24th > May > 2004 Archive

Apple patches critical Mac OS X hole

Apple Computer on Friday (21 May) issued a patch for a security hole in Mac OS X that could have allowed hackers to take over vulnerable machines, but the company went out of its way to downplay the importance of the bug.
Kevin Poulsen, 24 May 2004

PCG slams Abbey's India jobs move

The Professional Contractors Group (PCG) has written to the chief executive of Abbey in protest at the retail bank’s plans to offshore hundreds of IT jobs to India.
John Leyden, 24 May 2004
Broken CD with wrench

Intel 'acquires' Russian Itanium killer's R&D staff

Intel today confirmed Russian news reports that it has entered into an R&D relationship with chip designers Elbrus and UniPro.
Tony Smith, 24 May 2004

Wireless kit sales on the up-and-up

Wireless networking kit sales rose 2 per cent in the first quarter of 2004 compared to the last quarter of 2003, according to Infonetics Research. Worldwide wireless LAN hardware sales were worth $696.4m in Q1 2004 and will grow another 2 per cent to $713.6m by the first quarter of 2005.
John Oates, 24 May 2004

Scrap space robots, government urged

Using robots to roam the solar system is a false economy, and priority should be given to human-based space exploration, a group of UK scientists insists. They are urging the government to reconsider funding research into human missions. They claim the fringe benefits would make the investment worthwhile.
Lucy Sherriff, 24 May 2004

PalmOne overturns Xerox Graffiti patent

A Xerox pen-based text-entry system patent - ownership of which forced Palm to ditch its Graffiti character-input technology - is invalid, a US District Court judge has ruled.
Tony Smith, 24 May 2004

eBay scammer gets stung

An eBay user, assisted by dozens of fellow surfers, has turned the tables on a scammer who tried to rip him off in an online auction.
John Leyden, 24 May 2004

DoCoMo pins 3G hopes on handsets

DoCoMo is hoping new handsets will encourage more of its customers to upgrade to 3G services. The company, which is the leading Japanese mobile outfit, has been playing second fiddle to KDDI which has managed to get far more of its customers to move to next-generation phones.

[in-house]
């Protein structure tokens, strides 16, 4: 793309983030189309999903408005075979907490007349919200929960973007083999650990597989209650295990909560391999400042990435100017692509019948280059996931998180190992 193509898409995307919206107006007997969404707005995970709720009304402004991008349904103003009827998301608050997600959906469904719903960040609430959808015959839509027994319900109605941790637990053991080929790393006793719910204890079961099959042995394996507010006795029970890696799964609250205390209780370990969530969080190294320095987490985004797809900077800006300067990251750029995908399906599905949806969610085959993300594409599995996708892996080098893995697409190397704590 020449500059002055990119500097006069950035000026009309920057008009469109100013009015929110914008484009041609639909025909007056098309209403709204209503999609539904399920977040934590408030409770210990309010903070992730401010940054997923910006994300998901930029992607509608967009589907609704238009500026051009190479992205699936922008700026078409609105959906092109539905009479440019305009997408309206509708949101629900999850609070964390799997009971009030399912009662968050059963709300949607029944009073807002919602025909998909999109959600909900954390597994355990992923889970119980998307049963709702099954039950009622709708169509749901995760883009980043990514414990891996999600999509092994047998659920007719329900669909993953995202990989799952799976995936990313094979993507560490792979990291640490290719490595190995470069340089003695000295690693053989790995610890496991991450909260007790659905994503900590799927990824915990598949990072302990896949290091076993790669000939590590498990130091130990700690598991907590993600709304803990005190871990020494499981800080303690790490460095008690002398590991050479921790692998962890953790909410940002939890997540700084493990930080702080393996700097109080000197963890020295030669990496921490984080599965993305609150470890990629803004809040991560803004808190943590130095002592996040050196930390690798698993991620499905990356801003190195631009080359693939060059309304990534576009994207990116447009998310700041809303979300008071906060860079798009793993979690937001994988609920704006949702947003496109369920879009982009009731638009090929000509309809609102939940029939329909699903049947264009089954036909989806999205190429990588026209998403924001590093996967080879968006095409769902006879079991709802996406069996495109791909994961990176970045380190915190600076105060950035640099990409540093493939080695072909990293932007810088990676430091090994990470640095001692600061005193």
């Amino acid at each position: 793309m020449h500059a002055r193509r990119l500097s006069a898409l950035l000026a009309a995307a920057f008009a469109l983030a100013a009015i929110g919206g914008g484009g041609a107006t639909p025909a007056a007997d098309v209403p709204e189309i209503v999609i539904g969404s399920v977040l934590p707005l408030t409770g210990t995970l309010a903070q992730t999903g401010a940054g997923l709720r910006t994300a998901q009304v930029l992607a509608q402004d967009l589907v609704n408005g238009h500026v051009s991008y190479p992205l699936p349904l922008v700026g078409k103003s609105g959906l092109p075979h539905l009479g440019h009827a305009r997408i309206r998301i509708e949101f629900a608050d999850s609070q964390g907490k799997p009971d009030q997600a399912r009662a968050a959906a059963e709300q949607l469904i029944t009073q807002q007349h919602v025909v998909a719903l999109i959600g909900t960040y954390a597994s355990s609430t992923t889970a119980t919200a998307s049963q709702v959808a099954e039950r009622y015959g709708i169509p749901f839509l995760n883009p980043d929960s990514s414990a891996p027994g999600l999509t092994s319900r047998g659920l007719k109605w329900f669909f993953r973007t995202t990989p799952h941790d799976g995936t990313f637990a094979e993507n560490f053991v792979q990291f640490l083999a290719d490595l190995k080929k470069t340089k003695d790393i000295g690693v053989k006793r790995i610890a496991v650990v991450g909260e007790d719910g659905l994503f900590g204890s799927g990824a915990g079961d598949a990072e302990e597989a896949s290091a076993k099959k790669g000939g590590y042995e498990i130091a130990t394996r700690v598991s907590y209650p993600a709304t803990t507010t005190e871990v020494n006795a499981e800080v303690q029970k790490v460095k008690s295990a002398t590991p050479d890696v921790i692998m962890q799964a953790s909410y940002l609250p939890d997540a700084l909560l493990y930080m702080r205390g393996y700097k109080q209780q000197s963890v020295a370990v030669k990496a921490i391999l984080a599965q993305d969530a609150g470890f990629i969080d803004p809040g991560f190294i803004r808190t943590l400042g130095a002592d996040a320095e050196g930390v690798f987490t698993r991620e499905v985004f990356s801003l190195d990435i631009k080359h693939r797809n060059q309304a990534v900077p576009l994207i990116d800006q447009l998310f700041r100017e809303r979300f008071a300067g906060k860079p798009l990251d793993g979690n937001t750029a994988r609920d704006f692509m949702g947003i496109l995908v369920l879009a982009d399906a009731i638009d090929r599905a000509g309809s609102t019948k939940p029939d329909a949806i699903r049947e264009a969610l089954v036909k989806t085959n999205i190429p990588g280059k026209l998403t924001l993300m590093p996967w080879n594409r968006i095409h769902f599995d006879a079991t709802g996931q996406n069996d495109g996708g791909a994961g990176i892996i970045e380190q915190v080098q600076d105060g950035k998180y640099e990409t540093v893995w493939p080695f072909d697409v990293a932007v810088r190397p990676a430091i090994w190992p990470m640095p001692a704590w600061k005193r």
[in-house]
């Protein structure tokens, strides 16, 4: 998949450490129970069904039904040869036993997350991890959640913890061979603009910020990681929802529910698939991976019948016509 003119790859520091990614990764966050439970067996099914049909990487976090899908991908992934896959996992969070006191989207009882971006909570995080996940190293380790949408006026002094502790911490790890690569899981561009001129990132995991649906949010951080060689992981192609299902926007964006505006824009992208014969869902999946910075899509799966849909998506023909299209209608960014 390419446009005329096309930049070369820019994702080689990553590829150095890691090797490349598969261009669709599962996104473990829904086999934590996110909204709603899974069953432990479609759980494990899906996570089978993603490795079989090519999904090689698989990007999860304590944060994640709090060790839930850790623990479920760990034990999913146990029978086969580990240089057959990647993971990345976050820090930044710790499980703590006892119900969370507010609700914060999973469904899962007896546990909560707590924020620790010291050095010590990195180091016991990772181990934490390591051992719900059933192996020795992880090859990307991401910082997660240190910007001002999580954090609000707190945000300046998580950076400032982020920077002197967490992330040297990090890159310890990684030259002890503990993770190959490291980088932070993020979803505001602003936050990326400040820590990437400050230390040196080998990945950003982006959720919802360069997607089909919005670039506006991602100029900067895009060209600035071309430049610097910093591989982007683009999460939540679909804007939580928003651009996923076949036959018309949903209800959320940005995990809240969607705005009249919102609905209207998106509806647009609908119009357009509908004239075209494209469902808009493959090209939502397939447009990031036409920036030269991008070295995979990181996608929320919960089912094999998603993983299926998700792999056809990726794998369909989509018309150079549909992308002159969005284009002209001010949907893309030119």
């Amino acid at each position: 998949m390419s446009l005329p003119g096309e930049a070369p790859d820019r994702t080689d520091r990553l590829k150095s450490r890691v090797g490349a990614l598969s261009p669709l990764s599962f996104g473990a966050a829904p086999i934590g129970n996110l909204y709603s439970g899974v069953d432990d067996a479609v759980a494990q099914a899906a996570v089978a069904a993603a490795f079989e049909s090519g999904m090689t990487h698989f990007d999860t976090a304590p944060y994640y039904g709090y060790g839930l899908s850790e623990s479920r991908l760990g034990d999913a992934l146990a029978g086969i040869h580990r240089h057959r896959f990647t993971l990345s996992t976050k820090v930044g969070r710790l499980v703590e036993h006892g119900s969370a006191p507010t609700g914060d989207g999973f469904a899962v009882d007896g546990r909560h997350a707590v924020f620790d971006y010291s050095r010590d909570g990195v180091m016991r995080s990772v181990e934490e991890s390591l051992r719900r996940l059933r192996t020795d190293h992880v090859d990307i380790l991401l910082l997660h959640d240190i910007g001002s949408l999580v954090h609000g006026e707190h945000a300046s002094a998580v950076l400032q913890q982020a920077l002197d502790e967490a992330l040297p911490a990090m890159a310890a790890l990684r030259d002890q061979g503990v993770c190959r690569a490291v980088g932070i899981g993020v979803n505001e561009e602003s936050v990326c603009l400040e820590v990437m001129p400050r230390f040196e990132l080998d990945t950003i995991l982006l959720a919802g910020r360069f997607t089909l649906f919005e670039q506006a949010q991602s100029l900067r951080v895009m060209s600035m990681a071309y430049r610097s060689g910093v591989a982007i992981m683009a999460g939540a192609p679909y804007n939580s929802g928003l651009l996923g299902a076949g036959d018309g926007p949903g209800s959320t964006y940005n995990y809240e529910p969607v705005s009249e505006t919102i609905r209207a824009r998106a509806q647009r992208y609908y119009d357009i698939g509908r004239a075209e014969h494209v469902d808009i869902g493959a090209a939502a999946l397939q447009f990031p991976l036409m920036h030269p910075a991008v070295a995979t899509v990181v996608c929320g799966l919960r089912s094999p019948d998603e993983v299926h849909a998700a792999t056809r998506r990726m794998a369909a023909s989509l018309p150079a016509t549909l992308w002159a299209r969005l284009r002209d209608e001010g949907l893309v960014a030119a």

John Oates, 24 May 2004

NTL to branch out into ADSL - report

NTL - which has more than one million cable broadband punters - could be about to offer ADSL broadband to parts of the UK outside its cable franchise areas, according to a report by Digital Spy. The company currently provides phone and dial-up Internet services to customers in such areas.
Tim Richardson, 24 May 2004

Abit VT7 Pentium 4 mobo

ReviewWe had a look at a reference board from VIA based on its VIA PT880 chipset back in February and it performed admirably. But now it's time to see how the first production boards measure up. The Abit VT7 is fairly basic compared to many of Abit's other motherboards, but at under £45 it's understandable that you don't get all the bells and whistles, writes Lars-Goran Nilsson.
Trusted Reviews, 24 May 2004

Sony samples Cell

Sony has begun punching out sample quantities of its Cell processor at its Nagasaki-based 300mm wafer fab, the company has revealed.
Tony Smith, 24 May 2004

No killer app, but mobile data will boom

Mobile consumer applications are to drive the take-up of data services and generate traffic and revenues for mobile operators, according to a new study. Mobile phone-delivered services such as gaming, ringtones, video, and music will be worth just under €8bn in Western Europe in 2008, according to research from technology research firm IDC.
ElectricNews.net, 24 May 2004

VoIP to transform telecoms market

Internet telephony will make up 12 per cent of all telephony revenues in five years time, according to a study by analysts Juniper Research published last Friday, Juniper reckons the VoIP (Voice over Internet Protocol) market will contribute $32bn, out of a total telephony market worth approximately $260bn, by 2009.
John Leyden, 24 May 2004

AMD brings performance ratings to Geode line

AMD has extended it performance rating-based chip numbering scheme to its Geode line of embedded processors. New Geodes will carry the new tags, and so will old ones as the chip maker renames existing parts.
Tony Smith, 24 May 2004

IBM UK in running for £50k innovation purse

The Royal Academy of Engineering has announced the shortlist for the MacRoberts Award, the UK's biggest innovation prize. The winning team, which gets a cheque for £50,000, will be announced in three weeks' time.
Lucy Sherriff, 24 May 2004

Smile, you're online

It was five years ago today...With the benfit of hindsight, it's not difficult to imagine the public enthusiastically avoiding Net-enabled photobooths like the plague. It's not always a taken that the great unwashed masses will adopt a technology just because someone has spent a lot of money on it - the confused 3G roll-out and subsequent user apathy towards its delights is a current example of the syndrome.
Team Register, 24 May 2004

Allchin named, as proof of MS email destruction policy is sought